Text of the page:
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Strengthening Primary Health Care and Response to Tropical Disease Epidemics in Remote Areas: RockHealth Integrated Care Organization (RICO) EIRA Model

Disruptive Innovations

The integrated medical team on a mission to reform health in marginalized areas 

Source: RICO/Gallery/Kajiado/

Executive Summary

Infections have had a compelling role in human history with one of the predominance of infectious diseases being the unpredictable nature they tend towards, and the potential for an explosive effect. Experiences from pandemics such as the 2009 H1N1 influenza presented a public health emergency but most importantly exposed deficiencies and vulnerabilities in not only the global approach to the outbreak, but also the national and local public health capacities.

It is for this reason that RockHealth Integrated Care Org. (RICO) Epidemiology-Informed Resource Allocation (EIRA) Model to Strengthening Primary Health Care and Response to Communicable Disease Epidemics was designed. Through the RICO EIRA model, epidemiological data provides insight and intelligence to improve the response and preparedness beyond planning. Such data, when available at local health facilities, helps in improving the primary health care system and strengthening an evidence-based response (Brownstein JS et al, 2009)1. It targets communities with access difficulties, limited road networks and health care facilities, and high illiteracy levels in some of the most remote areas in Kenyan counties that are more prone to disease outbreaks and characterized by high mortalities.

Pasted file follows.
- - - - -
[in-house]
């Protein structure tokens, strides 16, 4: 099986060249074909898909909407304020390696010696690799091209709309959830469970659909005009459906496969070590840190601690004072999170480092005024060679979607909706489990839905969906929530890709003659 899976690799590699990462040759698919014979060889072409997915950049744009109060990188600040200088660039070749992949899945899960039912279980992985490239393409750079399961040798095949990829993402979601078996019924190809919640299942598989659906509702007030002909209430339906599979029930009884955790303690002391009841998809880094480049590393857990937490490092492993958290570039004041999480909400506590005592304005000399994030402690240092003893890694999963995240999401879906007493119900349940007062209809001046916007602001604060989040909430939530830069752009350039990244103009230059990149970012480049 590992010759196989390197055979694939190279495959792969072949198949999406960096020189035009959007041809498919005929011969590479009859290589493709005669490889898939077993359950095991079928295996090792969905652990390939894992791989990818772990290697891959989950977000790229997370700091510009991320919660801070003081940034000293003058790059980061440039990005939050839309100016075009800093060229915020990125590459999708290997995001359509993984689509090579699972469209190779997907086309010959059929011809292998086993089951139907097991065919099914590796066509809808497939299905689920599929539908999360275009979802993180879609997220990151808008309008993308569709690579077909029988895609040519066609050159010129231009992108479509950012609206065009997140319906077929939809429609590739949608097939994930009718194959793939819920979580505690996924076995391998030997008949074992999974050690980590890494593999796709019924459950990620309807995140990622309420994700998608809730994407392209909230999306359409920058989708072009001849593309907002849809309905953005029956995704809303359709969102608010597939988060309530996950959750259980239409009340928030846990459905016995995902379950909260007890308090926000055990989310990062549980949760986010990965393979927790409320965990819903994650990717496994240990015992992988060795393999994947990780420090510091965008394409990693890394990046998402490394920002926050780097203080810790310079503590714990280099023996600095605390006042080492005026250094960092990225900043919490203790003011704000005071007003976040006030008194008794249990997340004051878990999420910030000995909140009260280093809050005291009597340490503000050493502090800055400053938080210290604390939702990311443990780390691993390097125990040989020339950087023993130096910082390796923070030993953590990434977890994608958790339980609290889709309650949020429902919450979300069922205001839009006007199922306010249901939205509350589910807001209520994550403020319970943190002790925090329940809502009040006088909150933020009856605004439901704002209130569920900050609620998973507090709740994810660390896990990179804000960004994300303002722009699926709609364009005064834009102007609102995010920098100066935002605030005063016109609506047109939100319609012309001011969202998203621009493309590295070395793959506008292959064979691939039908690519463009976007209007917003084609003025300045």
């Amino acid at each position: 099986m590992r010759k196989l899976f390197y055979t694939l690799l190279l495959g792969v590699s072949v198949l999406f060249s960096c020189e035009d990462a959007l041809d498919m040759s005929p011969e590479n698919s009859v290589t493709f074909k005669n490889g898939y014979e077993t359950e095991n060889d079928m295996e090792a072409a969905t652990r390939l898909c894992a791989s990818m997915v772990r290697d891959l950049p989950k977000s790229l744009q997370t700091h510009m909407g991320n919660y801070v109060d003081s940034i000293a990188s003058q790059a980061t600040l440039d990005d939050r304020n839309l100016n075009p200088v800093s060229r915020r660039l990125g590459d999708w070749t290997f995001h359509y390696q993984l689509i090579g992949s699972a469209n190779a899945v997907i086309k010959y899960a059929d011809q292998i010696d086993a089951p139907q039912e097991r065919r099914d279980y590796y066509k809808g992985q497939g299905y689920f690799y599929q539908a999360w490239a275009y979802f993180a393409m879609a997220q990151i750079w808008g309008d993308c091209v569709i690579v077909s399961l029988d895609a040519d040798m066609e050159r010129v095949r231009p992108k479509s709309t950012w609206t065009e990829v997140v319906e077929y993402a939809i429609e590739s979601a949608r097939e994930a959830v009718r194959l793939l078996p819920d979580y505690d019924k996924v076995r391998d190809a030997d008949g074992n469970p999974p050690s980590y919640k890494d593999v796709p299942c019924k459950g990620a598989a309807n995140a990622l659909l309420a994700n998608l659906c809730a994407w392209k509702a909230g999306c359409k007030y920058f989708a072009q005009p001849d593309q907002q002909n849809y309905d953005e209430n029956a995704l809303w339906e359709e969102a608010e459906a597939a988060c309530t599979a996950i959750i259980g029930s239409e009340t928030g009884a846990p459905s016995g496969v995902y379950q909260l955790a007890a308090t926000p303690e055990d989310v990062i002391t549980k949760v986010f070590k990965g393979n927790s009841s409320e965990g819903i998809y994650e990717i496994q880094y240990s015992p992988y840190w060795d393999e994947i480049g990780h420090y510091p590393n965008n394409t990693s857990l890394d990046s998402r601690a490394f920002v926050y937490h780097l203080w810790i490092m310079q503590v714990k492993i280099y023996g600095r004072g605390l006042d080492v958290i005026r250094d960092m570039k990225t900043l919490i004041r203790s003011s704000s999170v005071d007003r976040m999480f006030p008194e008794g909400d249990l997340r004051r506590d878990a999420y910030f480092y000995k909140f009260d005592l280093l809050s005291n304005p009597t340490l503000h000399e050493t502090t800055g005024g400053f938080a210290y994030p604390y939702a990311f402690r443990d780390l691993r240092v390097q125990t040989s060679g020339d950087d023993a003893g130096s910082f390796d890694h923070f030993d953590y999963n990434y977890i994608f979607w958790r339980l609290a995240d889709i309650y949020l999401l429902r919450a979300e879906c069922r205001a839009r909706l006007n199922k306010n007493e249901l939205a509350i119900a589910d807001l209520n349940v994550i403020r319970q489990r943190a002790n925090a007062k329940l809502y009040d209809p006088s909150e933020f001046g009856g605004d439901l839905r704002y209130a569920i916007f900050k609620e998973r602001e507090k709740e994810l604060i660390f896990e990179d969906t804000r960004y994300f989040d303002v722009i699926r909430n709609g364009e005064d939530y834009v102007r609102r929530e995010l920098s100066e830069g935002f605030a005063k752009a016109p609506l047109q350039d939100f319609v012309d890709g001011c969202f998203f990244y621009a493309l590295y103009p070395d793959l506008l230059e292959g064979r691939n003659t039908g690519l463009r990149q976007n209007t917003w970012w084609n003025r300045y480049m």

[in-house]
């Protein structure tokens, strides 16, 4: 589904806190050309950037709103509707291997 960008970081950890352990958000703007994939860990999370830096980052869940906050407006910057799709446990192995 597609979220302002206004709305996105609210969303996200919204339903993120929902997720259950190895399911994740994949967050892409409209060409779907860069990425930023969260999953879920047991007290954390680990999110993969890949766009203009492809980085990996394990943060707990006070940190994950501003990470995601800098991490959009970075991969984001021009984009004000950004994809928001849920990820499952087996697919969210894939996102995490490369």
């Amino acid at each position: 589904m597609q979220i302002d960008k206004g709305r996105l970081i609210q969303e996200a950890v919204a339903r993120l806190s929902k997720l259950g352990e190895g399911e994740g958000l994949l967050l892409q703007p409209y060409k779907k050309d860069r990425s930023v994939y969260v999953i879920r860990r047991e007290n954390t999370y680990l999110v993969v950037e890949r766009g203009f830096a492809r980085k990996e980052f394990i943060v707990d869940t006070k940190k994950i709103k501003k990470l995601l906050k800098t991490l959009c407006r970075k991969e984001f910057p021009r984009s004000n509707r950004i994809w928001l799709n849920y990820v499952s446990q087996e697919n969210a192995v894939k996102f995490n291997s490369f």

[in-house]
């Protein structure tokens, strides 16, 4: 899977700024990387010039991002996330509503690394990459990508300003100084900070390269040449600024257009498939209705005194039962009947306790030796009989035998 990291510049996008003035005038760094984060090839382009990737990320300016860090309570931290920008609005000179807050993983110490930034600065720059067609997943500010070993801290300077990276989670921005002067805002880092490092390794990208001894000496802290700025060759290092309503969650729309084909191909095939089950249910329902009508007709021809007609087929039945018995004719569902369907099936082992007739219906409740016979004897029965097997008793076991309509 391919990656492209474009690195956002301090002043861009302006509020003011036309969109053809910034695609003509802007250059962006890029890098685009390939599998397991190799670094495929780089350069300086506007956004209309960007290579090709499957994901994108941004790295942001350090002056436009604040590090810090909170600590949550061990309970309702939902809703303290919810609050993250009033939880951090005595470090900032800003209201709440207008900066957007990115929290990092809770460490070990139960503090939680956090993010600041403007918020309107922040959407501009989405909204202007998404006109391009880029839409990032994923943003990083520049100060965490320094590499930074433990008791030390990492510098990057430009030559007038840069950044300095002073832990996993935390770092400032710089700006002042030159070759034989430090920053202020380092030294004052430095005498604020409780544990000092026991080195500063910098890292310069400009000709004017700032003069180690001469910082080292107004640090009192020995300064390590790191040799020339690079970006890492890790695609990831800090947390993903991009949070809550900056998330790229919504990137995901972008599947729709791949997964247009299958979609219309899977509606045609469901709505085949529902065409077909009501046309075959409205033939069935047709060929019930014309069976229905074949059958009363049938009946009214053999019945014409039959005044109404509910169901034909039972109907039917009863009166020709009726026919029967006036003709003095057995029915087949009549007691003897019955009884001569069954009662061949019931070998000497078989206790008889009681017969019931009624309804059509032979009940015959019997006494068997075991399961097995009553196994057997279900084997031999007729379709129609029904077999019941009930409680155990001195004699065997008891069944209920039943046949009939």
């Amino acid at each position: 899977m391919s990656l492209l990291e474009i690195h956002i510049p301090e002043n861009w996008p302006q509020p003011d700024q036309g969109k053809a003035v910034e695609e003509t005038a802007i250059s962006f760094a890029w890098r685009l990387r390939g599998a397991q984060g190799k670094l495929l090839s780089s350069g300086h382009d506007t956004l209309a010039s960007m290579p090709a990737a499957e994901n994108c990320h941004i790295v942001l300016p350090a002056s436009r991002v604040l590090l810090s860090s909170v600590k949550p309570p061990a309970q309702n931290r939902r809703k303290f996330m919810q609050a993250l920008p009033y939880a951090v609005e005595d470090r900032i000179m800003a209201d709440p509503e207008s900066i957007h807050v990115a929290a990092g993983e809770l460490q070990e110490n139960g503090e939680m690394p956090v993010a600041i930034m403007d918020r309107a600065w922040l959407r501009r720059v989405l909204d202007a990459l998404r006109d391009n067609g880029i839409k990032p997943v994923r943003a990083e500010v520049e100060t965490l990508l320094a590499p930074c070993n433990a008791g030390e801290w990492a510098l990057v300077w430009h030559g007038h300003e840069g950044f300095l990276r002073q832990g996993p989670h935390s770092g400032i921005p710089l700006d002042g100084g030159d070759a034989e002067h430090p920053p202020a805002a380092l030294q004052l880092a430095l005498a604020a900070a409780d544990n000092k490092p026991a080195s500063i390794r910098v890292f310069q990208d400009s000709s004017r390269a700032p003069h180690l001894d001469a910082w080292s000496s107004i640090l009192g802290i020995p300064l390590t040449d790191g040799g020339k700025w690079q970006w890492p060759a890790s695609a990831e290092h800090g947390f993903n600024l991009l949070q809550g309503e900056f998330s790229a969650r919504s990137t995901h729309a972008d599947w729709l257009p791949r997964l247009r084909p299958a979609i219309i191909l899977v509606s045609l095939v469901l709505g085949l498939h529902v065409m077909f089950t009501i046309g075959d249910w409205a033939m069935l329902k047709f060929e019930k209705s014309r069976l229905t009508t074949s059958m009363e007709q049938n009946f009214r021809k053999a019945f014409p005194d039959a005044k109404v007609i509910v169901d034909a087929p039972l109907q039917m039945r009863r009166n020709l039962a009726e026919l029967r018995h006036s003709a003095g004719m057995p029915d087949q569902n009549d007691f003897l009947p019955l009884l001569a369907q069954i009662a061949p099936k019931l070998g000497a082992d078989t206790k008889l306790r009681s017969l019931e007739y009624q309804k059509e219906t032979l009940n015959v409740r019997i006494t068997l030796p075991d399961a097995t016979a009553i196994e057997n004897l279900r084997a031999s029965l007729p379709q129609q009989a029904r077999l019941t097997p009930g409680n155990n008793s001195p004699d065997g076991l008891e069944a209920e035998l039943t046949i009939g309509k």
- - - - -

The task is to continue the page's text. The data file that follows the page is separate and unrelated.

The RICO EIRA model employs a multi-design approach with both project implementation and management driven through data collection. Such intel marks a great contribution to big data in global health as an indispensable factor in responding to the health needs of a remote population. Universal health coverage can only be achieved when the primary health system is robust.